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A drowsy bugle, wafting thoughts of flowers,
Blue skies, and amber sunshine-brightly free,
On filmy wings the purple dragon-fly
Shot glancing like a fairy javelin by ;
And a sweet voice of sorrow told the dell
Where sat the lone wood-pigeon.

But ere long, All sense of these things faded, as the spell, Breathing from that high gorgeous tale, grew strong On my chain'd soul—'twas not the leaves I heard ;

-A Syrian wind the lion-banner stirr'd, Through its proud floating folds—’twas not the brook, Singing in secret through its grassy glenA wild shrill trumpet of the Saracen Peald from the desert's lonely heart, and shook The burning air.-Like clouds when winds are high, O'er glittering sands flew steeds of Araby, And tents rose up, and sudden lance and spear Flash'd where a fountain's diamond wave lay clear, Shadow'd by graceful palm-trees.—Then the shout Of merry England's joy swellid freely out, Sent through an Eastern heaven, whose glorious hue Made shields dark mirrors to its depths of blue ;

And harps were there—I heard their sounding strings, As the waste echoed to the mirth of kings.

The bright masque faded—unto life's worn track
What call'd me, from its flood of glory, back?
—A voice of happy childhood l—and they pass'd,
Banner, and harp, and Paynim trumpet’s blast—
Yet might I scarce bewail the vision gone,

My heart so leapt to that sweet laughter's tone.

19

EVENING PRAYER AT A GIRLS' SCHOOL.

“Now in thy youth, beseech of Him,

Who giveth, upbraiding not,
That his light in thy heart become not dim,

And his love be unforgot;
And thy God, in the darkest of days, will be
Greenness, and beauty, and strength to thee."

Bernard Barton.

Hush ! 'tis a holy hour—the quiet room

Seems like a temple, while yon soft lamp sheds A faint and starry radiance, through the gloom

And the sweet stillness, down on bright young heads, With all their clust'ring locks, untouch'd by care, And bow'd, as flowers are bow'd with night-in prayer.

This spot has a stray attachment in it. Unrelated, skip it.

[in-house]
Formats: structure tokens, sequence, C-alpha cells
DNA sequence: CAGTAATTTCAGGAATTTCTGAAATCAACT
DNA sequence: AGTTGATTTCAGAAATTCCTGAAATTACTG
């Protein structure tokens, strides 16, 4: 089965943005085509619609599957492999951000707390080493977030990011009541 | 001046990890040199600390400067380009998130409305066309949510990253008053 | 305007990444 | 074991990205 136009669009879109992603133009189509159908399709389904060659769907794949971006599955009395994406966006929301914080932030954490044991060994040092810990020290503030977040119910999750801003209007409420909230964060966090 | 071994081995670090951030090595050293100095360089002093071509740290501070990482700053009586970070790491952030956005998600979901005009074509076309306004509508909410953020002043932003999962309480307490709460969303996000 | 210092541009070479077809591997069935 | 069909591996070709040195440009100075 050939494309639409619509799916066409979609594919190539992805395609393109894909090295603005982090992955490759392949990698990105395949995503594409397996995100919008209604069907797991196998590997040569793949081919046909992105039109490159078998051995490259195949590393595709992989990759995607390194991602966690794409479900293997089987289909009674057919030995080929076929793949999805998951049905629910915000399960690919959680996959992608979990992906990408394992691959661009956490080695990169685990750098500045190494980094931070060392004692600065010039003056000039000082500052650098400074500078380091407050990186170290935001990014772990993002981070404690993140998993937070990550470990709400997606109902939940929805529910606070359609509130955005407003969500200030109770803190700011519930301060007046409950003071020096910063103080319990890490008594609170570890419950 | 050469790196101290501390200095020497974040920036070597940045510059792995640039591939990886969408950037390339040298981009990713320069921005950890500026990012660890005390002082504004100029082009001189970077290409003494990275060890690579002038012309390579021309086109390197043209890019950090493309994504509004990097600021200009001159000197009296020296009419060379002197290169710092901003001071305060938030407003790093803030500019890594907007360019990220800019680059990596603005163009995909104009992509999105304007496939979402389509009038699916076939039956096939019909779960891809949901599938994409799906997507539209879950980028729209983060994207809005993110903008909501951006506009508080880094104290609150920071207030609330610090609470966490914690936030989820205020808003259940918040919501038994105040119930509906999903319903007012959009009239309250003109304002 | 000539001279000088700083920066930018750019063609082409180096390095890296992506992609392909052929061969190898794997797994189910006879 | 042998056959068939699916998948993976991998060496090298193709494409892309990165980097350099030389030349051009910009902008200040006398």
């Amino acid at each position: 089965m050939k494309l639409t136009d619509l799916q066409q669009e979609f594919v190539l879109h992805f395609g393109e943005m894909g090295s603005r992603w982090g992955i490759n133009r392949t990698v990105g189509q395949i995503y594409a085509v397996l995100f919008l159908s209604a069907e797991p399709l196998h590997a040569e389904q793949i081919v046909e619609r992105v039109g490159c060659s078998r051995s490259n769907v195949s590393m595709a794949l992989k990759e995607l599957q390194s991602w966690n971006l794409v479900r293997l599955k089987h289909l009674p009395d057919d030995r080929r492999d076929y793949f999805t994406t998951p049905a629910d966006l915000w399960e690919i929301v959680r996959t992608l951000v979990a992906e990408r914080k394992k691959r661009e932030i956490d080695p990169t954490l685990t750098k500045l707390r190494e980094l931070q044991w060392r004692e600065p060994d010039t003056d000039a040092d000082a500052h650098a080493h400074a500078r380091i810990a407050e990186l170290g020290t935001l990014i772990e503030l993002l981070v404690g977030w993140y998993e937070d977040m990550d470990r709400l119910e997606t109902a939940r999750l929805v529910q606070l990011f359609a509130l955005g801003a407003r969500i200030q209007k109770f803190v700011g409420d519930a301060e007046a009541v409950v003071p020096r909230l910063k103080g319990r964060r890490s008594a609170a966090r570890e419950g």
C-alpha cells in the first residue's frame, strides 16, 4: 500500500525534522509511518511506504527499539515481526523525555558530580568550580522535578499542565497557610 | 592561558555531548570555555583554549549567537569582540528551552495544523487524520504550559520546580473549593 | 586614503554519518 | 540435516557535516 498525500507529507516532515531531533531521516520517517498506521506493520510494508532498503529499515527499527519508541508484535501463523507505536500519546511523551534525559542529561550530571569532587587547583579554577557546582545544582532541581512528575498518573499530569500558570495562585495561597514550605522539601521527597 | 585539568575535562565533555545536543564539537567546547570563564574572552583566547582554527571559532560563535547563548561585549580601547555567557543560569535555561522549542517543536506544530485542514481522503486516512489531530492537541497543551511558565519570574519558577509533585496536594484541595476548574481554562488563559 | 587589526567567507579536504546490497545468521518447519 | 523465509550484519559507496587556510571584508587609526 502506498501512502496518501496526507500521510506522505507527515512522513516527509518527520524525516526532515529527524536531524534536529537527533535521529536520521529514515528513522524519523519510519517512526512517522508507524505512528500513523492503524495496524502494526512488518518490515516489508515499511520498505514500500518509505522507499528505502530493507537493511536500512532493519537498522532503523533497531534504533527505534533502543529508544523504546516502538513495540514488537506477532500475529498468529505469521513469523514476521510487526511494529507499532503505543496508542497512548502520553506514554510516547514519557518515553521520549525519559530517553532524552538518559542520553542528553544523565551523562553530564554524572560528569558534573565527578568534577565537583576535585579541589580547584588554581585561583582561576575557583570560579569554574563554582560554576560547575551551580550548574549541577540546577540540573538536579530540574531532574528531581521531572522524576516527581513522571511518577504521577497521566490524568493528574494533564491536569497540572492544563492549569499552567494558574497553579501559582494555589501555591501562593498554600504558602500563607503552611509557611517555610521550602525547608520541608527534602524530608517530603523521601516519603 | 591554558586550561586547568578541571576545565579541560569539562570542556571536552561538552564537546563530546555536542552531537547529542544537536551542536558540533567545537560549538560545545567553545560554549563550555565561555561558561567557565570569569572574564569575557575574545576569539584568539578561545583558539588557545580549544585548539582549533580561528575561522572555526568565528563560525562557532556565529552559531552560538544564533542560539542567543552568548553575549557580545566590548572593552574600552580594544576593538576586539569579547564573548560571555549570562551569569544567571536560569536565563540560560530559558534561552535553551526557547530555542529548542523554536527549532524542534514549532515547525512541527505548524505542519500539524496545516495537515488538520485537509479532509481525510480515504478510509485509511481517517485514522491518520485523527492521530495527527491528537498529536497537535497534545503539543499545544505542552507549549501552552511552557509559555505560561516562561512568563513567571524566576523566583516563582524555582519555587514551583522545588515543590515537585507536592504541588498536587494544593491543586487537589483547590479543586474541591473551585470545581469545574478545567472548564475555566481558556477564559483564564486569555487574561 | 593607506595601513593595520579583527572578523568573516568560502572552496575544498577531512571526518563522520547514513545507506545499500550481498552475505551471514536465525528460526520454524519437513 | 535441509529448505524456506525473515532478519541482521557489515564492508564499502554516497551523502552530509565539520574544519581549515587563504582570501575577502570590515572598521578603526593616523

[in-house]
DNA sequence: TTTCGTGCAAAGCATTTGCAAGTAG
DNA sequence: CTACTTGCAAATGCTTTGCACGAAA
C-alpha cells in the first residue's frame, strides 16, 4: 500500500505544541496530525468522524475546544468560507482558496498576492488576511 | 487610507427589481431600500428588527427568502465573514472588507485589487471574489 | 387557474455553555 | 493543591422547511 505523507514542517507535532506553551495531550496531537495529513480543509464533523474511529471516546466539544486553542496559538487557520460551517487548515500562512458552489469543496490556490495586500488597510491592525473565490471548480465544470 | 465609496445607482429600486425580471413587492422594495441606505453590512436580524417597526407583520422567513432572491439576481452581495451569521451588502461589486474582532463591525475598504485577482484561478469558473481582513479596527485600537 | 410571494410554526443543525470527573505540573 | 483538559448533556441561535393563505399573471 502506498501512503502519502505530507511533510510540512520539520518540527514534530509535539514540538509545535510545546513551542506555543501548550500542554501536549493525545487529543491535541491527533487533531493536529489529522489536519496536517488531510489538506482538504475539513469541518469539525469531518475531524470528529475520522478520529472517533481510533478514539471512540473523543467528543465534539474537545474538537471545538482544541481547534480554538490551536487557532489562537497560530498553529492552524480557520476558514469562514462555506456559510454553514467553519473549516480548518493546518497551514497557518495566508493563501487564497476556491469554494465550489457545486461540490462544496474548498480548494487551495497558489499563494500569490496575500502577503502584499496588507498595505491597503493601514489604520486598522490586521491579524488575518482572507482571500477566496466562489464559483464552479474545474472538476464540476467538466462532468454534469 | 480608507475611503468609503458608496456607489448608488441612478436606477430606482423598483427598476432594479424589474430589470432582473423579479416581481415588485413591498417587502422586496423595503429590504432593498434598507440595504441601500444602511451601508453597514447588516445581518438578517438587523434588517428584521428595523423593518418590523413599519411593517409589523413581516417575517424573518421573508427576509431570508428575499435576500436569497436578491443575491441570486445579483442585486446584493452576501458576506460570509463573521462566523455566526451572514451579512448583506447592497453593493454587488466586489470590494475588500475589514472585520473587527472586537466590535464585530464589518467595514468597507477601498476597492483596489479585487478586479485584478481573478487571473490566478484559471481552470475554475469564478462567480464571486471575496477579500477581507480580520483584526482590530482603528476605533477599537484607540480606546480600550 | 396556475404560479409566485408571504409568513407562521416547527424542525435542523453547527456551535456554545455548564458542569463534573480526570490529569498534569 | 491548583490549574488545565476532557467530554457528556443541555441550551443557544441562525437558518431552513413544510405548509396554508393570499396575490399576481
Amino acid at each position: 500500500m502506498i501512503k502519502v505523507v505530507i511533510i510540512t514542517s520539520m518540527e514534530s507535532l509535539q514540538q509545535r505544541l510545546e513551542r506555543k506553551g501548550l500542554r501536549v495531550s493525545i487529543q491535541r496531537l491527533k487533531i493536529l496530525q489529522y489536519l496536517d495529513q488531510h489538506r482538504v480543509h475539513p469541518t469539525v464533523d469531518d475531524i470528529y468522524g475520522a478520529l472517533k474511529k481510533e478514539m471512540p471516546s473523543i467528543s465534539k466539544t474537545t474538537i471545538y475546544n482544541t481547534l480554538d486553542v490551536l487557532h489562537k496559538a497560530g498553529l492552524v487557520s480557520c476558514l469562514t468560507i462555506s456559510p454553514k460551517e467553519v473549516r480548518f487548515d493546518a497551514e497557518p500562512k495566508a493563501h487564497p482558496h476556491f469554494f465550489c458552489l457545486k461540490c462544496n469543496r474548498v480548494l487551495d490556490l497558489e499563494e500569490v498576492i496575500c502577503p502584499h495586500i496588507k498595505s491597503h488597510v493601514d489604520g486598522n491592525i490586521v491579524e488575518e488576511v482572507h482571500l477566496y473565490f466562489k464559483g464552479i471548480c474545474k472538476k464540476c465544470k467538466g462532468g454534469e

Gaze on,—'tis lovely !—childhood's lip and cheek,

Mantling beneath its earnest brow of thoughtGaze-yet what seest thou in those fair, and meek,

And fragile things, as but for sunshine wrought?

EVENING PRAYER AT A GIRLS' SCHOOL. 147

- Thou seest what grief must nurture for the sky, What death must fashion for eternity!

Oh! joyous creatures, that will sink to rest,

Lightly, when those pure orisons are done, As birds with slumber's honey-dew oppressid,

'Midst the dim folded leaves, at set of sunLift up your hearts !-though yet no sorrow lies Dark in the summer-heaven of those clear eyes;

Though fresh within your breasts th' untroubled springs

Of hope make melody where'er ye tread;
And o'er your sleep bright shadows, from the wings

Of spirits visiting but youth, be spread;
Yet in those flute-like voices, mingling low,
Is woman's tenderness—how soon her woe !

Her lot is on you—silent tears to weep,

And patient smiles to wear through suffering's hour, And sumless riches, from Affection's deep,

To pour on broken reeds a wasted shower!
And to make idols, and to find then clay,
And to bewail that worship—thereiore pray!

148 EVENING PRAYER AT A GIRLS’ SCHOOL.

Her lot is on you—to be found untir’d,
Watching the stars out by the bed of pain,
With a pale cheek, and yet a brow inspir’d,
And a true heart of hope, though hope be vain.
Meekly to bear with wrong, to cheer decay,
And oh! to love through all things—therefore pray !

And take the thought of this calm vesper time,
With its low murmuring sounds and silvery light,
On through the dark days fading from their prime,
As a sweet dew to keep your souls from blight.
Earth will forsake—oh happy to have given
Th’ unbroken heart's first fragrance unto Heaven!

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